Tiny water droplets hung in a partially congealed limbo on dead branches. The branches were festering with rot and gorged with a winter of excess fluid. Gangrenous leaves were plastered on the black bark in a mockery of growth. The upper reaches of the tree were indecipherable to the eye because of the thick coat of fog that obscured everything above ten feet in height. The thick grey blanket hovered at that midpoint in the air, and threatened to fall to the ground, squashing everything underneath. Its diaphanous substance had to settle for absorbing all sounds that came from vocal cords. Every last syllable disappeared in puffs of vaporous futility in the ephemeral mass.
Relentlessly, torrentially, and inexorably, water poured from the invisible watering can that rested just above the clouds and trees. Each square inch of purported unoccupied space was filled by an endless train of precipitation, each drop shoving and nudging the one before it toward the ground faster than gravity wished to operate. The elemental commute was further complicated by a fell wind blustering. The gale screeched from unknown quarters, prying and yanking at the tired hydrogen-oxygen bonds with evil fury.
Sparkles of diamond chains of lost molecules cascaded in last minute throes before impacting on the sodden mud of the ground where grass had once set forth roots. Minute fractions of topsoil reeled in mid-air and contorted in agony in perfect rings above transitory circles that disappeared as the barrage of droplets continued unabated.
One step from the door, and I was a sodden mass. Two steps from the door and I had forgotten the eyes of the majority of the team who watched the four of us heading out to the empty area. Three steps from the door, the ambient temperature yanked at the heat of my core with long talons that had already stripped off warmth from my extremities. Four steps from the door and my heart’s clockwork beat was racing against the demons that hid in the elements like it was Armageddon. Five steps from the door my chest rattled and hummed with fluid that had been forced into my lungs. Six steps from the door I stopped.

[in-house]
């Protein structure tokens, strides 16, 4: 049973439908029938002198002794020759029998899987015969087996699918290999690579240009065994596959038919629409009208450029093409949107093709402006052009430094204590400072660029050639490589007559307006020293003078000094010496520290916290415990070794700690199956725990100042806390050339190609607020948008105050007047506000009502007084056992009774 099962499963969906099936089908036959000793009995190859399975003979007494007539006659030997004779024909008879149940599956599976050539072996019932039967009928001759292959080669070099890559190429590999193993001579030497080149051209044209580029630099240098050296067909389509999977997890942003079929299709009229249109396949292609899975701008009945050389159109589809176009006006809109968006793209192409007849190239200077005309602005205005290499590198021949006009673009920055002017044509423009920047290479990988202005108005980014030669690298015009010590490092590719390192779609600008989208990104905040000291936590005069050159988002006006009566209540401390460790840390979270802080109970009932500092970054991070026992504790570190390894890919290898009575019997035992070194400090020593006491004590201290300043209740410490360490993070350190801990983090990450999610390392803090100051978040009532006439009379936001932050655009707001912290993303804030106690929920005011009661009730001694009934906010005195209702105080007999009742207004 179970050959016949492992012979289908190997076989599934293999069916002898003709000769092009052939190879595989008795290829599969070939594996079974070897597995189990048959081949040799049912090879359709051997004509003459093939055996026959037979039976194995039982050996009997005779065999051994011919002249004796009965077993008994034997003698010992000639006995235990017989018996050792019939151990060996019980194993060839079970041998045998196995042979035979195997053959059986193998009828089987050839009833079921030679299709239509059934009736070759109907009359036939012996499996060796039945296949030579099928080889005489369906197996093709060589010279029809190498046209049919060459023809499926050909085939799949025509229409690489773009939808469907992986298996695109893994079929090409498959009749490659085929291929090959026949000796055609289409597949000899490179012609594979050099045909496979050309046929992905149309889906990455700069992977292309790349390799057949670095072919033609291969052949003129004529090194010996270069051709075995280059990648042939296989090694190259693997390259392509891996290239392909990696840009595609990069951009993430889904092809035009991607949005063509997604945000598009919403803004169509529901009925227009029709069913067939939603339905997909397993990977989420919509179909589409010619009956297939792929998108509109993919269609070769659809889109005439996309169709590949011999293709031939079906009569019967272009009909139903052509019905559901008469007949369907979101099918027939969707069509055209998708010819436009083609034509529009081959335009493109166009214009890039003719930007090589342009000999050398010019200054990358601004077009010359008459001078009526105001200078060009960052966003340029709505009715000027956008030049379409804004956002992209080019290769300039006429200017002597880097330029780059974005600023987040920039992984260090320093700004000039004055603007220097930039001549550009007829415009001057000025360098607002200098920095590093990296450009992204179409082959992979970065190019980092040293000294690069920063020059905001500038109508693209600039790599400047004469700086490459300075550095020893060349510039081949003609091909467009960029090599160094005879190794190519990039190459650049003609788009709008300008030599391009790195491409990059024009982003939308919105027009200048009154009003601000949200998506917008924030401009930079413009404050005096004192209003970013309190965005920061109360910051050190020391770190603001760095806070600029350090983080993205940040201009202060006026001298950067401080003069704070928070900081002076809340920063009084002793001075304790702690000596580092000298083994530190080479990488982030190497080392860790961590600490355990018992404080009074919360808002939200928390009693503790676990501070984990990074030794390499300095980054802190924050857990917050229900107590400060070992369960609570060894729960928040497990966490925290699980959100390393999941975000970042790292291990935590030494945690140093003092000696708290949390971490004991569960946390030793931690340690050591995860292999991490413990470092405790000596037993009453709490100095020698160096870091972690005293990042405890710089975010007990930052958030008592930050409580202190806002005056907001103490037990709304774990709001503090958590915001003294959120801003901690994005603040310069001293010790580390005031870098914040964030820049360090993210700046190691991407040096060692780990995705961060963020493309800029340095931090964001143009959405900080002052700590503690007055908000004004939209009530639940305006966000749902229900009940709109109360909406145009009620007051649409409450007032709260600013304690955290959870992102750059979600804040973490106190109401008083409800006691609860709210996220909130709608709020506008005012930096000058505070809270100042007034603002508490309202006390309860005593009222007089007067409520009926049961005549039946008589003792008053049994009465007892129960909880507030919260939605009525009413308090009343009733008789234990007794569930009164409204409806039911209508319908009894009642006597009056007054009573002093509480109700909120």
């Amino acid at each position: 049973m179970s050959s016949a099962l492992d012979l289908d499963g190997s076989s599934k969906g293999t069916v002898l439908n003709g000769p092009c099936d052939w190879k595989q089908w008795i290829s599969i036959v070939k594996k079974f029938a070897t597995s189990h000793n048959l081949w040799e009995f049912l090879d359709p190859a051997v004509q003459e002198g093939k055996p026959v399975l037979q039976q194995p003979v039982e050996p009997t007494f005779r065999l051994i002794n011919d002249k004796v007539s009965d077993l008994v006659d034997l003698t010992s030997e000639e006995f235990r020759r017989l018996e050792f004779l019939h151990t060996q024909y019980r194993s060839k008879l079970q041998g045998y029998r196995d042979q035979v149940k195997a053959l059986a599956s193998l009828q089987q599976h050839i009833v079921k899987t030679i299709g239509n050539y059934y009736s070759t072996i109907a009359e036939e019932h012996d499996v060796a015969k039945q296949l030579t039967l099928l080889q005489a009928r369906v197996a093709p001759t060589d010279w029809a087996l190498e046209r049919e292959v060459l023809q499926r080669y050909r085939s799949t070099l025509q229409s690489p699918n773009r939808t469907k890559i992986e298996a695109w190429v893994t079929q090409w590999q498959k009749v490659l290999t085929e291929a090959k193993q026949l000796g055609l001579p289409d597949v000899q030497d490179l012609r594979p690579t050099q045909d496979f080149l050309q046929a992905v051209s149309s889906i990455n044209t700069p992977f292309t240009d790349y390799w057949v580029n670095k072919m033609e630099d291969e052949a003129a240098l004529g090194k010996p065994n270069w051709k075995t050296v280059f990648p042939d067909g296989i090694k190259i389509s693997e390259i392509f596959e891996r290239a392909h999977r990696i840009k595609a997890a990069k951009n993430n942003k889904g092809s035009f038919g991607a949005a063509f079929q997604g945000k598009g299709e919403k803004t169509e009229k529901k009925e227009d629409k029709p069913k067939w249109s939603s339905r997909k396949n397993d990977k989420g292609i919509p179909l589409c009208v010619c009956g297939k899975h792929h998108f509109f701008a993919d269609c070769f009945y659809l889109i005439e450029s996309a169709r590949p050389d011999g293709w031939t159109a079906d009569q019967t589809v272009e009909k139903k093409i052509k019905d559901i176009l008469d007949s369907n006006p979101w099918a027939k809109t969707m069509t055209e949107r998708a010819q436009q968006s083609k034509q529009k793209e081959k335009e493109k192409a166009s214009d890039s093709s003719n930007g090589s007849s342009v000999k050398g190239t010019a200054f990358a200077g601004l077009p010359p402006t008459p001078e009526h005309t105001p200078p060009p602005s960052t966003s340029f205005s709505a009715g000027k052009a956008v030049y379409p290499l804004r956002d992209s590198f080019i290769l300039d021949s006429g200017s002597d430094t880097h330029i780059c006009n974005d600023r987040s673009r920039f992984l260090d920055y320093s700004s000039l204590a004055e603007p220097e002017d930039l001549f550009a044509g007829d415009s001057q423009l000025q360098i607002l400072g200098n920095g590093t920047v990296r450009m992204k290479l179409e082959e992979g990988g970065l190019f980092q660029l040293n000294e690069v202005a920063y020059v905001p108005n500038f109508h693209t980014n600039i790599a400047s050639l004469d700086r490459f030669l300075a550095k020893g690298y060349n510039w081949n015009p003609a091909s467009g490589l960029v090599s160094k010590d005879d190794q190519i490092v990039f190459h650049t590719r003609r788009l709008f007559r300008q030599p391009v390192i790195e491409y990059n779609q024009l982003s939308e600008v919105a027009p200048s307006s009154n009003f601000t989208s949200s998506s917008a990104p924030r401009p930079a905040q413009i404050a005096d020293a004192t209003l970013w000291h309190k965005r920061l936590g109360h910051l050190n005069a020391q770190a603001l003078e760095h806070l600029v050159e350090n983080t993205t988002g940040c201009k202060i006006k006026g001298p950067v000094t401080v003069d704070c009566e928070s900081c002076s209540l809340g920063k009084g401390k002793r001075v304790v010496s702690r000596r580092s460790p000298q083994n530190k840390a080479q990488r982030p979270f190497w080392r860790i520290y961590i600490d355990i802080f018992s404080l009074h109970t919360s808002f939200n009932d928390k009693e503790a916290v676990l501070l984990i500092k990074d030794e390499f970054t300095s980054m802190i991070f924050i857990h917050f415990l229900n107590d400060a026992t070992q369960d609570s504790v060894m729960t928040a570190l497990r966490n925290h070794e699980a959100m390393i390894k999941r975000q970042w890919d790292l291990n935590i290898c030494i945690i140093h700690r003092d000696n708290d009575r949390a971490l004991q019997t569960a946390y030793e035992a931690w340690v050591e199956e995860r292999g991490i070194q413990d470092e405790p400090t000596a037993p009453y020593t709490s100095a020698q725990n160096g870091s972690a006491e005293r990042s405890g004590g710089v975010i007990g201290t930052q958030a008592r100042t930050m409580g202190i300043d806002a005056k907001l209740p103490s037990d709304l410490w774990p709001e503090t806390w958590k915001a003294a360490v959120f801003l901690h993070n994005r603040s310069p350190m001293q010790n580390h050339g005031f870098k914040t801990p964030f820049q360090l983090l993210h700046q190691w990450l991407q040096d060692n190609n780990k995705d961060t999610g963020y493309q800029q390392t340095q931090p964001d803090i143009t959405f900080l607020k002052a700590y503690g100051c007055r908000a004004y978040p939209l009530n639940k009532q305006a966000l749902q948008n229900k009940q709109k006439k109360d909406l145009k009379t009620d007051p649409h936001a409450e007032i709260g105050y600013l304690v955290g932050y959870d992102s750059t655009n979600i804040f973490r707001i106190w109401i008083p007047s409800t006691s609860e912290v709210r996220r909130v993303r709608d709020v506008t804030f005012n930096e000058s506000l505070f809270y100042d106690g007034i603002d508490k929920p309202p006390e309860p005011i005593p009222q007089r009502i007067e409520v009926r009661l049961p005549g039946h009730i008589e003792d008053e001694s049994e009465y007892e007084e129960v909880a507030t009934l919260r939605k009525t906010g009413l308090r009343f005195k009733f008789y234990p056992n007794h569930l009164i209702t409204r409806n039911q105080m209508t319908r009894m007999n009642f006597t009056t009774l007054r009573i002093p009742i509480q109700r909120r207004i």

I didn’t look left. I didn’t look right. I didn’t want to imagine that I was alone and foolish. I cautiously moved forward. Seven steps. My mind had already admitted the futility of shivering, and my muscles shook not at all. At eight steps, I could literally feel my red blood cells refusing to journey into my fingers, and stopping at my wrists. Nine steps. The rain pounded at the anvil of my skull in quick staccato hammer beats.
Then there were many, many, steps, breaking my slow resting motion, comprising ten, eleven, twelve, and more all in a quick succession that frozen neurons could never hope to comprehend. The blank black asphalt fell away as my feet sped over its flooded flawed surface. I leapt and soared. For a fleet second, I was just another particle being cast about randomly on the X and Y planes of time. That illusion vanished in the blink of an eye.
Massive momentum threw me forward, forcing every atom aside. My chest smashed the mud out in all directions. The ground fought back, battering and bruising my ribs. My flight had been short; the arc of my jump too narrow and low. My velocity caused the fetid weeks-old top level over-saturated groundwater to scratch at my tightly sealed mouth with covetous envy. Tendrils of dirt caught in the crevasses of my nose, ears, and eyes, and wiggled like feverish newly hatched maggots. Assorted twigs, trash, and other rotten materials latched onto my arms from the depths of their disturbed graves. Slimy, slippery things penetrated into the gap between my hair and scalp and sucked fast with leech-like efficiency. Hordes of bacteria rapidly infested the layers of dermis opened by bits of branches.
And then it was over. The only motion was the rotation of the planet, whisking my body along through the stars. Behind me, my meteoric swath of disaster cut through the twenty odd feet of swamp I had disturbed. My feet slipped out from under me as I stood. Somewhere, the bog had taken my shoe. Forty-two steps, I estimated. The contamination of infection coursed through every major system of my body. The unsustainable fire of fever was catching ablaze. There was nothing to do for it, but to take several more steps, and slide and slide again, scorching the water logged earth with the folly of myself and my teammates that I could now see all about me, experiencing the same moment.